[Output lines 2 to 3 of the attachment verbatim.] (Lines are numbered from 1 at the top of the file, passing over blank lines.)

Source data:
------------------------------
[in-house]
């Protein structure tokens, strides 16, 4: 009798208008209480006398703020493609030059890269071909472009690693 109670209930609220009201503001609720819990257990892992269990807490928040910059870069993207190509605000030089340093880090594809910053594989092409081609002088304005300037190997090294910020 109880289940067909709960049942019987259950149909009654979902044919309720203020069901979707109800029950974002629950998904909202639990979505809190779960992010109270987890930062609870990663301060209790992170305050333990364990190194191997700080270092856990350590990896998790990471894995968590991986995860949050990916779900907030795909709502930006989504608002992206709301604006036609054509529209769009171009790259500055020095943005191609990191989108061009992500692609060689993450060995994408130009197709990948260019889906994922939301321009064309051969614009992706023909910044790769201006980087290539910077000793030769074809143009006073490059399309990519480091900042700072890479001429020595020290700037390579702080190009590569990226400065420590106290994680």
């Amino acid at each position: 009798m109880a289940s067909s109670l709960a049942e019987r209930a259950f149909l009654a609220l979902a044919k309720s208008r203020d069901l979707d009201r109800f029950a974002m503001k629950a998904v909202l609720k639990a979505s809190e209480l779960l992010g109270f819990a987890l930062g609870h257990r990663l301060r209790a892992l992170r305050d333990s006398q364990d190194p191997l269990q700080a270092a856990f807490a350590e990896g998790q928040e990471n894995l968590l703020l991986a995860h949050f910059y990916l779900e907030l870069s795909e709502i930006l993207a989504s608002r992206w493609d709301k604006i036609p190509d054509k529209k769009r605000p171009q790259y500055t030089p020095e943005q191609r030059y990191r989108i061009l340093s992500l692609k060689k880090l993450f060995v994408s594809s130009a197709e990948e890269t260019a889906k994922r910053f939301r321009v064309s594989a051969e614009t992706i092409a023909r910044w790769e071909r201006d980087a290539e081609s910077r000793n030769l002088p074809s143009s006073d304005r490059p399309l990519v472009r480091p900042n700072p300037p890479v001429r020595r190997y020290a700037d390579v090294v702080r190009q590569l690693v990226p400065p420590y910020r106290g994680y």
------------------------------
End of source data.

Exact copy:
């Protein structure tokens, strides 16, 4: 009798208008209480006398703020493609030059890269071909472009690693 109670209930609220009201503001609720819990257990892992269990807490928040910059870069993207190509605000030089340093880090594809910053594989092409081609002088304005300037190997090294910020 109880289940067909709960049942019987259950149909009654979902044919309720203020069901979707109800029950974002629950998904909202639990979505809190779960992010109270987890930062609870990663301060209790992170305050333990364990190194191997700080270092856990350590990896998790990471894995968590991986995860949050990916779900907030795909709502930006989504608002992206709301604006036609054509529209769009171009790259500055020095943005191609990191989108061009992500692609060689993450060995994408130009197709990948260019889906994922939301321009064309051969614009992706023909910044790769201006980087290539910077000793030769074809143009006073490059399309990519480091900042700072890479001429020595020290700037390579702080190009590569990226400065420590106290994680």
């Amino acid at each position: 009798m109880a289940s067909s109670l709960a049942e019987r209930a259950f149909l009654a609220l979902a044919k309720s208008r203020d069901l979707d009201r109800f029950a974002m503001k629950a998904v909202l609720k639990a979505s809190e209480l779960l992010g109270f819990a987890l930062g609870h257990r990663l301060r209790a892992l992170r305050d333990s006398q364990d190194p191997l269990q700080a270092a856990f807490a350590e990896g998790q928040e990471n894995l968590l703020l991986a995860h949050f910059y990916l779900e907030l870069s795909e709502i930006l993207a989504s608002r992206w493609d709301k604006i036609p190509d054509k529209k769009r605000p171009q790259y500055t030089p020095e943005q191609r030059y990191r989108i061009l340093s992500l692609k060689k880090l993450f060995v994408s594809s130009a197709e990948e890269t260019a889906k994922r910053f939301r321009v064309s594989a051969e614009t992706i092409a023909r910044w790769e071909r201006d980087a290539e081609s910077r000793n030769l002088p074809s143009s006073d304005r490059p399309l990519v472009r480091p900042n700072p300037p890479v001429r020595r190997y020290a700037d390579v090294v702080r190009q590569l690693v990226p400065p420590y910020r106290g994680y």